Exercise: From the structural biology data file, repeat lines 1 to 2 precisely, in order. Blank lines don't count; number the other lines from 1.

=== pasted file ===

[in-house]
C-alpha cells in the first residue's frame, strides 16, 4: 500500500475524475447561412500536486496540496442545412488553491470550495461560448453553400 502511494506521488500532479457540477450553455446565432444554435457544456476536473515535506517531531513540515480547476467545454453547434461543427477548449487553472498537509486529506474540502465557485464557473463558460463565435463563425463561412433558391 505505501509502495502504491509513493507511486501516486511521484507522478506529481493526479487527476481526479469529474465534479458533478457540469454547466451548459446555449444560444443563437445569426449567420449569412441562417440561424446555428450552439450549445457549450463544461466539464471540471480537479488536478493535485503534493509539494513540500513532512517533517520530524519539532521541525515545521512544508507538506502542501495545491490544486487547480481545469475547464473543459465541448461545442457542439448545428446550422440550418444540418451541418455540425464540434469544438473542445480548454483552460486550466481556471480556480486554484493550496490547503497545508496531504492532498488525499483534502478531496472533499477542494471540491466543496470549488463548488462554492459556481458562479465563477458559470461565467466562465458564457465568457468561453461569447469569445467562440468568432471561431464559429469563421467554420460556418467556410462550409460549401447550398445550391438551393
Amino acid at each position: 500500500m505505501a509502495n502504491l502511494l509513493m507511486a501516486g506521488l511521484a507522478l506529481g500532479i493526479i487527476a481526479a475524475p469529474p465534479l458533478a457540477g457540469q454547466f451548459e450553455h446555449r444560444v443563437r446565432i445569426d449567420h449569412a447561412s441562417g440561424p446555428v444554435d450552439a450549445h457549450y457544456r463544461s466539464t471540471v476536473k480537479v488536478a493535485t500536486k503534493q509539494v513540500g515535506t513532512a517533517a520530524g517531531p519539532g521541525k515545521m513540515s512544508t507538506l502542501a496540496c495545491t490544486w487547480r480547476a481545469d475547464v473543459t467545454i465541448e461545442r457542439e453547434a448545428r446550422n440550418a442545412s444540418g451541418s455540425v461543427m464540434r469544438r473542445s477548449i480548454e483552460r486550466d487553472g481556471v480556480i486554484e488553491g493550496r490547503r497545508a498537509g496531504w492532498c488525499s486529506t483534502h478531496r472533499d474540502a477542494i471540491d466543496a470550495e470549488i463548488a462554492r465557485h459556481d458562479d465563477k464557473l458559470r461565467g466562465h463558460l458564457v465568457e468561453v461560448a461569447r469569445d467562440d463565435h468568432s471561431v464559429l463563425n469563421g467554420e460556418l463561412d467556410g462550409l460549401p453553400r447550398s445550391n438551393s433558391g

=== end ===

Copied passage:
[in-house]
C-alpha cells in the first residue's frame, strides 16, 4: 500500500475524475447561412500536486496540496442545412488553491470550495461560448453553400 502511494506521488500532479457540477450553455446565432444554435457544456476536473515535506517531531513540515480547476467545454453547434461543427477548449487553472498537509486529506474540502465557485464557473463558460463565435463563425463561412433558391 505505501509502495502504491509513493507511486501516486511521484507522478506529481493526479487527476481526479469529474465534479458533478457540469454547466451548459446555449444560444443563437445569426449567420449569412441562417440561424446555428450552439450549445457549450463544461466539464471540471480537479488536478493535485503534493509539494513540500513532512517533517520530524519539532521541525515545521512544508507538506502542501495545491490544486487547480481545469475547464473543459465541448461545442457542439448545428446550422440550418444540418451541418455540425464540434469544438473542445480548454483552460486550466481556471480556480486554484493550496490547503497545508496531504492532498488525499483534502478531496472533499477542494471540491466543496470549488463548488462554492459556481458562479465563477458559470461565467466562465458564457465568457468561453461569447469569445467562440468568432471561431464559429469563421467554420460556418467556410462550409460549401447550398445550391438551393